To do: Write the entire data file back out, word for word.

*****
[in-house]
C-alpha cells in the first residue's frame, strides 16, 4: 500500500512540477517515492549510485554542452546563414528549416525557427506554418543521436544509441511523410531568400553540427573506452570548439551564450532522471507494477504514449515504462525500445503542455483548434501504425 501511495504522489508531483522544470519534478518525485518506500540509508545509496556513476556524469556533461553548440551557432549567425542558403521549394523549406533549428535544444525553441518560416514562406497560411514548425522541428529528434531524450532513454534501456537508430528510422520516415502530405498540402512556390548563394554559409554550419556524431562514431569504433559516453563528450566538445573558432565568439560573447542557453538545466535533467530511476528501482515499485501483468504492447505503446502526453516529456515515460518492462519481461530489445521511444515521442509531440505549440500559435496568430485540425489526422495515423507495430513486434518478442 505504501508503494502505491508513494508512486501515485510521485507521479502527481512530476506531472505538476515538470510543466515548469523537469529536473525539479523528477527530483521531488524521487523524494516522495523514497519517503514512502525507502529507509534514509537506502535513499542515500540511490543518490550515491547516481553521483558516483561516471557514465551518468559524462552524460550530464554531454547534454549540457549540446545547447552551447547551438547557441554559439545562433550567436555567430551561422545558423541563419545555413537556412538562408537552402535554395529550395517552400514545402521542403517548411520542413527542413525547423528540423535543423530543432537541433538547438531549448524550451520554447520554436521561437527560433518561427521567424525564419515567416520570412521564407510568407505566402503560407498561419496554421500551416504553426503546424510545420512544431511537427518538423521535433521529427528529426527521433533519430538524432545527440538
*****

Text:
[in-house]
C-alpha cells in the first residue's frame, strides 16, 4: 500500500512540477517515492549510485554542452546563414528549416525557427506554418543521436544509441511523410531568400553540427573506452570548439551564450532522471507494477504514449515504462525500445503542455483548434501504425 501511495504522489508531483522544470519534478518525485518506500540509508545509496556513476556524469556533461553548440551557432549567425542558403521549394523549406533549428535544444525553441518560416514562406497560411514548425522541428529528434531524450532513454534501456537508430528510422520516415502530405498540402512556390548563394554559409554550419556524431562514431569504433559516453563528450566538445573558432565568439560573447542557453538545466535533467530511476528501482515499485501483468504492447505503446502526453516529456515515460518492462519481461530489445521511444515521442509531440505549440500559435496568430485540425489526422495515423507495430513486434518478442 505504501508503494502505491508513494508512486501515485510521485507521479502527481512530476506531472505538476515538470510543466515548469523537469529536473525539479523528477527530483521531488524521487523524494516522495523514497519517503514512502525507502529507509534514509537506502535513499542515500540511490543518490550515491547516481553521483558516483561516471557514465551518468559524462552524460550530464554531454547534454549540457549540446545547447552551447547551438547557441554559439545562433550567436555567430551561422545558423541563419545555413537556412538562408537552402535554395529550395517552400514545402521542403517548411520542413527542413525547423528540423535543423530543432537541433538547438531549448524550451520554447520554436521561437527560433518561427521567424525564419515567416520570412521564407510568407505566402503560407498561419496554421500551416504553426503546424510545420512544431511537427518538423521535433521529427528529426527521433533519430538524432545527440538